If baseball is America’s pastime, then soccer is the world’s. So why isn’t the U.S., a world superpower, a powerhouse in soccer, too?
Soccer is a sub-par sport in the U.S., down there somewhere with hockey. We pay attention when our hometown team is about to win the Stanley Cup. Then we go back to more important things, like Chad Ocho Cinco’s name change and Shaquille O’Neal’s bright future in broadcasting.
So what’s the problem, why don’t Americans like soccer? We seem to lack the learned enthusiasm for the game that Europeans grow accustomed to during childhood. In Europe, as in much of the rest of the world, soccer is the ultimate gift. If you can’t play, you watch. If you can’t watch, well, maybe it’s time you move to the U.S.
And, conversely, those who play soccer in the U.S. are often times better off moving to a soccer-dominated nation. Adam Gazda, who plays soccer for Lehigh University, traveled with his team to play soccer in Italy this past spring.
“Soccer is not just a sport to the rest of the world like football or basketball is to us,” Gazda said, “The towns and businesses will shut down on game days, and you grow up supporting your local team. It’s by far the main sport in all of those countries.”
In addition, soccer is part of the culture for many nations, and it can impact social and political issues as well as affect lives outside of the game itself.
In 1994 Andres Escobar, a member of Colombia’s national team, was shot and killed ten days after the team’s World Cup loss to the U.S. Criminal reports show that there is evidence to believe the murder was a result of Escobar’s responsibility for an own goal during the match.
“Sure, it’s more dangerous in other nations,” Gazda said, “but that’s because people are passionate. There is passion for soccer everywhere but here.”
To everyone but us, soccer is serious. With that said, you can bet that everyone but us is watching. It’s clear to see the interest that soccer generates around the world by television ratings. European league soccer brings in millions of viewers per match.
That’s not so in the U.S. In 2006 ESPN bought the rights to air Major League Soccer (MLS) games, the main league in the U.S. They introduced MLS Thursdays during primetime. Ratings bombed, and this past January MLS Thursdays was nixed from the lineup.
Dr. David Carr, Professor of Sport Sciences at Ohio University, believes that Americans have a hard time grasping soccer because networks like ESPN don’t focus on the sport.
“Soccer doesn’t work well on television. The American TV watching public is used to sporting events that have action that takes place in short time segments, like a football play or a pitch in baseball. In soccer, the action is continuous,” Carr said.
MLS did receive, however, a nice bump in TV ratings and ticket sales shortly after international superstar David Beckham joined the MLS team Los Angeles Galaxy.
While Beckham played for Manchester United in England he won six league titles, two FA (Football Association Challenge) Cups and the Champions League title. In 2003 he left to play for Real Madrid, the most successful team in Spanish football. Why bother with rinky-dink American soccer?
It’s not hard to figure out: Becks wanted to build not only his own brand, but also the brand of American soccer. It doesn’t hurt that his former Spice Girl wife had her eye on Hollywood.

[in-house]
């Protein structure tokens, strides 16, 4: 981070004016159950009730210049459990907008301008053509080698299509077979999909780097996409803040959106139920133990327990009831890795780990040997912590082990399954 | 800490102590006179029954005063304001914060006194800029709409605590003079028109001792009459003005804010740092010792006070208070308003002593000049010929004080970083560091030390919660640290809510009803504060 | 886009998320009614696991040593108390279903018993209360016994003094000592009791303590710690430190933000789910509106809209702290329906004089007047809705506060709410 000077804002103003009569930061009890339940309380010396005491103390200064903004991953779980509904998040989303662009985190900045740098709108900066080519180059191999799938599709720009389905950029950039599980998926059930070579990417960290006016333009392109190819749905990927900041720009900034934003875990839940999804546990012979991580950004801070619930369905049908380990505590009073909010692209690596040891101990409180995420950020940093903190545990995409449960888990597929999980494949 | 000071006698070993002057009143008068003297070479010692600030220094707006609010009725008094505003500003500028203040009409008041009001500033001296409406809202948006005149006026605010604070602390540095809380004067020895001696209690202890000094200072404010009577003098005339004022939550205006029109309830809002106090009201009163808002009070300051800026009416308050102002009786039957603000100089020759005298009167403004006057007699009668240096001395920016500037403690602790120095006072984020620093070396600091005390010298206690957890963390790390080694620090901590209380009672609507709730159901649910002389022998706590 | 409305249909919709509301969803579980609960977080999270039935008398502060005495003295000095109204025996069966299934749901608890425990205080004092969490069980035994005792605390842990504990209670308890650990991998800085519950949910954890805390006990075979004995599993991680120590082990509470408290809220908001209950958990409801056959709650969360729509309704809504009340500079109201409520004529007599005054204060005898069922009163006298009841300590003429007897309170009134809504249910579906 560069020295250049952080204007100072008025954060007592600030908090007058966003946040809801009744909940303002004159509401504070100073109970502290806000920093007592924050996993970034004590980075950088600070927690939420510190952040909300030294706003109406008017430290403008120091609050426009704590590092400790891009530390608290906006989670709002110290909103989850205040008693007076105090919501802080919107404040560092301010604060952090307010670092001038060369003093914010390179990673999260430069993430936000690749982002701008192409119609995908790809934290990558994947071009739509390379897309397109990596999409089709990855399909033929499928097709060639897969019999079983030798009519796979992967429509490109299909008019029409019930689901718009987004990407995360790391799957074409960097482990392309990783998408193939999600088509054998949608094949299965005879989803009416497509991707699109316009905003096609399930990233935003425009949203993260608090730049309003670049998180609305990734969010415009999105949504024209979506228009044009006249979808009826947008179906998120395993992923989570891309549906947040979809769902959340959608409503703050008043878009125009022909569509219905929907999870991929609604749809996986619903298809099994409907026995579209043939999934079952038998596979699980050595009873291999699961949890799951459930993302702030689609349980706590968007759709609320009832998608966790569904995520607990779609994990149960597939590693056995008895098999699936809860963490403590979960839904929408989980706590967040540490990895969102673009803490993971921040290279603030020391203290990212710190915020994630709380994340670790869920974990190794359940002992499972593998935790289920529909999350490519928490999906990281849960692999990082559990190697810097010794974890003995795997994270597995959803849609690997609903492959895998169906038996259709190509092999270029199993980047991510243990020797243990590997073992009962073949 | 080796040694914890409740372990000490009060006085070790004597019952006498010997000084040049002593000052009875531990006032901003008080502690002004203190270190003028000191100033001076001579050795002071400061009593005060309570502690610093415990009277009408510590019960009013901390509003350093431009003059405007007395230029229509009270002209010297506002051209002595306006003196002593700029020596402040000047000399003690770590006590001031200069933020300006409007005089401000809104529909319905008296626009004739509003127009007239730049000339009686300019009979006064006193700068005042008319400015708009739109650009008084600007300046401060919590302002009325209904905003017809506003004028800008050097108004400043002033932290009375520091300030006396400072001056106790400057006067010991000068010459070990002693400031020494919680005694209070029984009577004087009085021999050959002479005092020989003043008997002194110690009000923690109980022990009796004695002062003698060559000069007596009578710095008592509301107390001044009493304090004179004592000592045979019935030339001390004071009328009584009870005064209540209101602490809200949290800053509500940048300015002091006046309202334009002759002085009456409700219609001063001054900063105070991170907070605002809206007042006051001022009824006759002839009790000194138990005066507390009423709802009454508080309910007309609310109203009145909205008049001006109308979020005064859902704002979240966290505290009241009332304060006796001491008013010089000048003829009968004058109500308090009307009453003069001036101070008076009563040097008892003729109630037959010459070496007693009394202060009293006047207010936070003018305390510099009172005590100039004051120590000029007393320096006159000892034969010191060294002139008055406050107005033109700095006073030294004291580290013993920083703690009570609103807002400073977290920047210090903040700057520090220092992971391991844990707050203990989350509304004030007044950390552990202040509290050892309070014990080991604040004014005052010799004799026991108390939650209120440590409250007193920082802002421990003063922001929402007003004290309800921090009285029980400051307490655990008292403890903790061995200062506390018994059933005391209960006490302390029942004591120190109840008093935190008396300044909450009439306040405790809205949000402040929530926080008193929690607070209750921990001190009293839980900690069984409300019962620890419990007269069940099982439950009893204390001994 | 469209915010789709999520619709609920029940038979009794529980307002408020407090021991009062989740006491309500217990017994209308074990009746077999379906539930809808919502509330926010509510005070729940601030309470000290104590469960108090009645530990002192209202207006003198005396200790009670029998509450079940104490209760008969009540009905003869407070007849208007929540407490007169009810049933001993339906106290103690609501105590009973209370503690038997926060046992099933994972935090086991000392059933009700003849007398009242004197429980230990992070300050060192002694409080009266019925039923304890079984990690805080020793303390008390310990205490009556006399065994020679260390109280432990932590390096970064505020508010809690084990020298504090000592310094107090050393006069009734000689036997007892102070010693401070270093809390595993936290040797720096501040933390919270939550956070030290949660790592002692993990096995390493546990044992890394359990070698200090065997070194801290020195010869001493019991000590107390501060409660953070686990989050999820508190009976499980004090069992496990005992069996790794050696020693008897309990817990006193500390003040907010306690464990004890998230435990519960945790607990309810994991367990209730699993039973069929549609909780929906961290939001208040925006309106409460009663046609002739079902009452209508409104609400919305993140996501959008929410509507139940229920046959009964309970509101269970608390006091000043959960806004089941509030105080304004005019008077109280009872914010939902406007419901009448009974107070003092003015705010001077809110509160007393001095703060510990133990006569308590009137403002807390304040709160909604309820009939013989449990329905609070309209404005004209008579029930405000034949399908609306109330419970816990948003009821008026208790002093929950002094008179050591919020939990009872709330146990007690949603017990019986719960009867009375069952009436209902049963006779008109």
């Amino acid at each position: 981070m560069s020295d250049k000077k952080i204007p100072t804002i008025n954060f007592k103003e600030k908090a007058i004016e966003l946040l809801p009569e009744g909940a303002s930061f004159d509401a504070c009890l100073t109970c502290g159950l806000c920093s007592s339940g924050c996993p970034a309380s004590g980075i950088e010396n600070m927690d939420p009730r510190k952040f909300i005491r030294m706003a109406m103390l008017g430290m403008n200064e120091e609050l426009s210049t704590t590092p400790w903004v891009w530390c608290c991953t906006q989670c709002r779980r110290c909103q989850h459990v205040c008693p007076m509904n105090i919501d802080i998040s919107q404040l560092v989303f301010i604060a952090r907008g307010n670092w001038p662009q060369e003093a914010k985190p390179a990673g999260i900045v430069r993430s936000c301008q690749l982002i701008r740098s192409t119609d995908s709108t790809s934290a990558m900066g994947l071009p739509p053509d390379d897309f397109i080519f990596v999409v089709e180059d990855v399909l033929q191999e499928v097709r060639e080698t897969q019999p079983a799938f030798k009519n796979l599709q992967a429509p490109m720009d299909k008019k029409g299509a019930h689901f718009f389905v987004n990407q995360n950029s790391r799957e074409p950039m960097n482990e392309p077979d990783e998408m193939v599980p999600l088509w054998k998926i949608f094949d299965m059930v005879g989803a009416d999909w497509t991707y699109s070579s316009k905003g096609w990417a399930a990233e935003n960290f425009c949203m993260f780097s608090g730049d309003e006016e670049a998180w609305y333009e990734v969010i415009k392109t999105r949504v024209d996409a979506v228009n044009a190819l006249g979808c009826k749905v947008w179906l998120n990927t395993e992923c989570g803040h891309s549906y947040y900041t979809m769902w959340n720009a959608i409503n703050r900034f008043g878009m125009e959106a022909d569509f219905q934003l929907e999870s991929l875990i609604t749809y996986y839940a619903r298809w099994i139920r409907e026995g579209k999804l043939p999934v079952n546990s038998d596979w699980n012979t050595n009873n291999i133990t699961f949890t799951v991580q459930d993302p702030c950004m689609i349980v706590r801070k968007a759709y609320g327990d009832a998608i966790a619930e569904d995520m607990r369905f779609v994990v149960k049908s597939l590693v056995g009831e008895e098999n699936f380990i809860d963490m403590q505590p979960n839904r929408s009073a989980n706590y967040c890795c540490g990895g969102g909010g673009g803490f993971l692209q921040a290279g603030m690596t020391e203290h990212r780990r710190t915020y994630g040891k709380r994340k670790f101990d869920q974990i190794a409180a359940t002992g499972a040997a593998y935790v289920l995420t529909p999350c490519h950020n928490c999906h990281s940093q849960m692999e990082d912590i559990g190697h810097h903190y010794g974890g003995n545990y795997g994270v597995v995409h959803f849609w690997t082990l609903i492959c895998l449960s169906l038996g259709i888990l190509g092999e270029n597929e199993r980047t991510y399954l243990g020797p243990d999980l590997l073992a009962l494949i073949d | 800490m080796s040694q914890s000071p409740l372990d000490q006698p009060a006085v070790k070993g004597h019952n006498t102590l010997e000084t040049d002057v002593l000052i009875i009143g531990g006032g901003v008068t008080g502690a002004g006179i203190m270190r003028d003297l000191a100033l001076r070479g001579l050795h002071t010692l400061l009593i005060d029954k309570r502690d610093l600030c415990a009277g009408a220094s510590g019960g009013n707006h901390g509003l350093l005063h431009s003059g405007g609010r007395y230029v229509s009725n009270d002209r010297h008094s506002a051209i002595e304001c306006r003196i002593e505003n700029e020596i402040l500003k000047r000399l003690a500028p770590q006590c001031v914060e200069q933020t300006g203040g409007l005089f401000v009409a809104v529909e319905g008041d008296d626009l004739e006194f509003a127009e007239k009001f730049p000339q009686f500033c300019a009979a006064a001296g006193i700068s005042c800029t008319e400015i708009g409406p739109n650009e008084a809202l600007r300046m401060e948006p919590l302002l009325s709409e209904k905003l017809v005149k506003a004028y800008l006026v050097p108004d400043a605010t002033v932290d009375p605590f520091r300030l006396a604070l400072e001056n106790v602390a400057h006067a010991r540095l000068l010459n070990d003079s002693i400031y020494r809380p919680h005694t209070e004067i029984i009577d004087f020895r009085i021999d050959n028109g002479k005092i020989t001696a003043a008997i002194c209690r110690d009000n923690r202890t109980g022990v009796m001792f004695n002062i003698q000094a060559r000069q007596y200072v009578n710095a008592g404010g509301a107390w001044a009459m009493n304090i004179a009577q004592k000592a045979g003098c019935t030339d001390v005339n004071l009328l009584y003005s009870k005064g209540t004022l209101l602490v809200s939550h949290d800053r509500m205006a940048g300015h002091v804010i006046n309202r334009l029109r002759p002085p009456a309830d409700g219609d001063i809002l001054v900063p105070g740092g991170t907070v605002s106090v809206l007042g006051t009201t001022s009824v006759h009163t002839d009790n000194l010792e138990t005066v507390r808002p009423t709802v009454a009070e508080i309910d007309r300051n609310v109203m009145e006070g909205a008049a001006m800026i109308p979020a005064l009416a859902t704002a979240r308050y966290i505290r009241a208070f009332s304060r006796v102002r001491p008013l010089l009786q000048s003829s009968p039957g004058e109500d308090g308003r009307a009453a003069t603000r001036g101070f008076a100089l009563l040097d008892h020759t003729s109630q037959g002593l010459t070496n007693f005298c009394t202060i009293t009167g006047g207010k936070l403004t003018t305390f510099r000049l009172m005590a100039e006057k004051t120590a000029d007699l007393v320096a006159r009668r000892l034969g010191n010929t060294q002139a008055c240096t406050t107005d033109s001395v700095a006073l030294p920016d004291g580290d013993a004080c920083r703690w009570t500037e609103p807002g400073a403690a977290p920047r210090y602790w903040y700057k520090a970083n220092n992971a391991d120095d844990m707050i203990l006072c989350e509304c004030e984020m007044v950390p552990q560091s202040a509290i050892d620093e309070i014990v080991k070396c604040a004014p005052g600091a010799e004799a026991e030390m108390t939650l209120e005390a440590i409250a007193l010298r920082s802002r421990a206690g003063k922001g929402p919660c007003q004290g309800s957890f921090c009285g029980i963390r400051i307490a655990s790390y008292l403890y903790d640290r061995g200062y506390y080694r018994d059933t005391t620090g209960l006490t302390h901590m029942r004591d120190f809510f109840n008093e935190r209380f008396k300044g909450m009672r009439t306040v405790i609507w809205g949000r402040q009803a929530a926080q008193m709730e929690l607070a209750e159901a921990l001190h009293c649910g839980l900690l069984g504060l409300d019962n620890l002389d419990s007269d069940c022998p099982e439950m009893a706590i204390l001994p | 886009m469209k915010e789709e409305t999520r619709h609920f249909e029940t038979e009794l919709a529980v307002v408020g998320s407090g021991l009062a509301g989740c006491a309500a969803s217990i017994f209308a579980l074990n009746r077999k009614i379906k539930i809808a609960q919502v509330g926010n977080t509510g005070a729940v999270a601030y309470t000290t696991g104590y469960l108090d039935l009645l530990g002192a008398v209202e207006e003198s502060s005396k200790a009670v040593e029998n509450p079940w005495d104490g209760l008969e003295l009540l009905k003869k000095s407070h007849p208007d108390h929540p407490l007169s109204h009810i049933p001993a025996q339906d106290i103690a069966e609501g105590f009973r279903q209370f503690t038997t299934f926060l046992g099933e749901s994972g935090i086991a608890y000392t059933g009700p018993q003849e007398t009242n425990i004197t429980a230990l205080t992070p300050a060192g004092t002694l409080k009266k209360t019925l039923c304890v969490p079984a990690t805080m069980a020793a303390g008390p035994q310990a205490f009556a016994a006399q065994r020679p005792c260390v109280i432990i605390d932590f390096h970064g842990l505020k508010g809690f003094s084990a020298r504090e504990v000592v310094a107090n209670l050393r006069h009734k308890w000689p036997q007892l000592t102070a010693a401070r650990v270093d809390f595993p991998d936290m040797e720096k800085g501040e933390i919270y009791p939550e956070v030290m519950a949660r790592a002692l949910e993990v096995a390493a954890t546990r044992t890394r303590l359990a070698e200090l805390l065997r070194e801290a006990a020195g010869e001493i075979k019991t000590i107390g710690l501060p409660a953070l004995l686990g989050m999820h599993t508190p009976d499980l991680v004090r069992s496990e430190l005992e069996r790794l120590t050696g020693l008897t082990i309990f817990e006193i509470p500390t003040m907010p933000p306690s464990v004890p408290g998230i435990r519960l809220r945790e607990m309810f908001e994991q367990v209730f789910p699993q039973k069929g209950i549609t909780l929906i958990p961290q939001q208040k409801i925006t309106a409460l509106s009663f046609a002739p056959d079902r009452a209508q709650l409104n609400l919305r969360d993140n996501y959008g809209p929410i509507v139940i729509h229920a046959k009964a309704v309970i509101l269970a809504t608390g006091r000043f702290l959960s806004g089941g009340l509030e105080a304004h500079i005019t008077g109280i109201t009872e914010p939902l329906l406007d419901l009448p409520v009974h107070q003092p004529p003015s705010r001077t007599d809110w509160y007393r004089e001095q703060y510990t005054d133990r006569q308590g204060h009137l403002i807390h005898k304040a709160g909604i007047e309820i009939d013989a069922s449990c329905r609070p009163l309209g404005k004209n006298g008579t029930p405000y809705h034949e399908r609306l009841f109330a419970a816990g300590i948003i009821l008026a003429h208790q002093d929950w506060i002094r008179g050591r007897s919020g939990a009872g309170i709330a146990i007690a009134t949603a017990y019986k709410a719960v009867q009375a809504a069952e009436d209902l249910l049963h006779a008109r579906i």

But even Beckham can’t seem to muster up the enthusiasm to play for a U.S. team. In March, the Galaxy and AC Milan reached an agreement that will keep Beckham playing on loan for the Serie A team through June 31, instead of returning to Los Angeles right away.
He will return to Major League Soccer on July 1, after a six-month stint in Italy, to play his first Galaxy game of the MLS season. Beckham will have missed the first 17 Galaxy games and will play in the final 13 games of the season.
More than two years ago, upon the announcement of Beckham’s deal with LA Galaxy, MLS commissioner Don Garber said, "David Beckham is a global sports icon who will transcend the sport of soccer in America."
But then Beckham returned to Europe for longer than half of the MLS season. He wants to be the face of both European and American soccer. Maybe they don’t use the term “too-faced” in good old England.
In any case, with the half-hearted help of Beckham, soccer in the U.S. is still a growing breed. But some say that MLS is ten years behind European soccer.
In the United Kingdom, Europe, South America, Africa and Asia, soccer goes unchallenged to any other sport, according to Carr.
Soccer is still in its developing stages, but the U.S. is the perfect place to adopt new sports because we have the infrastructure to do so, Carr said.
Even so, universities like Ohio University don’t have a men’s varsity soccer team.
Because of budget constraints and Title IX, Ohio cut men’s soccer in 1977, and today there is only a club team. Ohio does have a women’s soccer team, however, that began in 1997.
While the sport continues to develop across the nation, the few but mighty soccer fans watch as U.S. Men’s Soccer, the national team, attempt to qualify for the World Cup.
The U.S. plays defending World Cup champion Italy on today at the FIFA Confederations Cup in South Africa. Maybe if the U.S. team wins Beckham won’t be so quick to fly back to Italy next season.
Either way, U.S. soccer is working its way up in the ranks, despite it being a little behind the rest of the world. Plus, we have so many other sports to attend to that we don’t have the time to devote to soccer. Even if the rest of the world thinks it’s the only sport that matters. Brett Favre’s 45th comeback in the NFL is way more important anyway. Clearly.
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